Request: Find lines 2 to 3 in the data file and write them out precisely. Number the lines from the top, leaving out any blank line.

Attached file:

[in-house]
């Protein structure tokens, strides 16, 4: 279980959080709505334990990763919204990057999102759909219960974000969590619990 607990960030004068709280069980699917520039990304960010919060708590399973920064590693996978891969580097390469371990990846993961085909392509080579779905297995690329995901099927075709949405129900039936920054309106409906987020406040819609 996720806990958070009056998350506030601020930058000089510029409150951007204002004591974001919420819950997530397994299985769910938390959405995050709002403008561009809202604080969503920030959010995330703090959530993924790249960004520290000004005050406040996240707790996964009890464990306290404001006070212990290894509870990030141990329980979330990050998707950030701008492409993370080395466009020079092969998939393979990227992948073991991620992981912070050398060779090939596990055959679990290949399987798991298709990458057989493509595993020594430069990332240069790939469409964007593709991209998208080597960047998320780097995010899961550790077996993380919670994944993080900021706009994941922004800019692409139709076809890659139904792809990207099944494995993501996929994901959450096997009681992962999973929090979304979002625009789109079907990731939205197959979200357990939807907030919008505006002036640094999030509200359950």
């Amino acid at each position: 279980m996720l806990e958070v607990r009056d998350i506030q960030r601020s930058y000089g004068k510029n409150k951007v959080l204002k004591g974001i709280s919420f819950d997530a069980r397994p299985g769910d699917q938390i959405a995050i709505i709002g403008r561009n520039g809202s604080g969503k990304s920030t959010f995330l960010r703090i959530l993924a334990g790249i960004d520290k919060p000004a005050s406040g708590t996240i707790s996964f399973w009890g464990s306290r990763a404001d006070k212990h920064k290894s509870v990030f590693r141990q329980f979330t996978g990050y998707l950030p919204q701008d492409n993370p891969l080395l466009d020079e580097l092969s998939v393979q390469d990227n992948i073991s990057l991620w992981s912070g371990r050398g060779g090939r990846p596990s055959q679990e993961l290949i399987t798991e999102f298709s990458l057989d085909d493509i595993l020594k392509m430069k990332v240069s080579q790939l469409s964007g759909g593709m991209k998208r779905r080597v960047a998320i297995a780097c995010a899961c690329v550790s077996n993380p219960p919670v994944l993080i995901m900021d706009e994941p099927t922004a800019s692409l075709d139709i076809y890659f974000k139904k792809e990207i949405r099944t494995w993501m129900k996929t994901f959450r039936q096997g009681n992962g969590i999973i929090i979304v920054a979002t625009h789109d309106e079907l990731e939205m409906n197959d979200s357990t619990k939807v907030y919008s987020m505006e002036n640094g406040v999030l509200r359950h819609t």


């Protein structure tokens, strides 16, 4: 279980959080709505334990990763919204990057999102759909219960974000969590619990 607990960030004068709280069980699917520039990304960010919060708590399973920064590693996978891969580097390469371990990846993961085909392509080579779905297995690329995901099927075709949405129900039936920054309106409906987020406040819609 996720806990958070009056998350506030601020930058000089510029409150951007204002004591974001919420819950997530397994299985769910938390959405995050709002403008561009809202604080969503920030959010995330703090959530993924790249960004520290000004005050406040996240707790996964009890464990306290404001006070212990290894509870990030141990329980979330990050998707950030701008492409993370080395466009020079092969998939393979990227992948073991991620992981912070050398060779090939596990055959679990290949399987798991298709990458057989493509595993020594430069990332240069790939469409964007593709991209998208080597960047998320780097995010899961550790077996993380919670994944993080900021706009994941922004800019692409139709076809890659139904792809990207099944494995993501996929994901959450096997009681992962999973929090979304979002625009789109079907990731939205197959979200357990939807907030919008505006002036640094999030509200359950």
């Amino acid at each position: 279980m996720l806990e958070v607990r009056d998350i506030q960030r601020s930058y000089g004068k510029n409150k951007v959080l204002k004591g974001i709280s919420f819950d997530a069980r397994p299985g769910d699917q938390i959405a995050i709505i709002g403008r561009n520039g809202s604080g969503k990304s920030t959010f995330l960010r703090i959530l993924a334990g790249i960004d520290k919060p000004a005050s406040g708590t996240i707790s996964f399973w009890g464990s306290r990763a404001d006070k212990h920064k290894s509870v990030f590693r141990q329980f979330t996978g990050y998707l950030p919204q701008d492409n993370p891969l080395l466009d020079e580097l092969s998939v393979q390469d990227n992948i073991s990057l991620w992981s912070g371990r050398g060779g090939r990846p596990s055959q679990e993961l290949i399987t798991e999102f298709s990458l057989d085909d493509i595993l020594k392509m430069k990332v240069s080579q790939l469409s964007g759909g593709m991209k998208r779905r080597v960047a998320i297995a780097c995010a899961c690329v550790s077996n993380p219960p919670v994944l993080i995901m900021d706009e994941p099927t922004a800019s692409l075709d139709i076809y890659f974000k139904k792809e990207i949405r099944t494995w993501m129900k996929t994901f959450r039936q096997g009681n992962g969590i999973i929090i979304v920054a979002t625009h789109d309106e079907l990731e939205m409906n197959d979200s357990t619990k939807v907030y919008s987020m505006e002036n640094g406040v999030l509200r359950h819609t």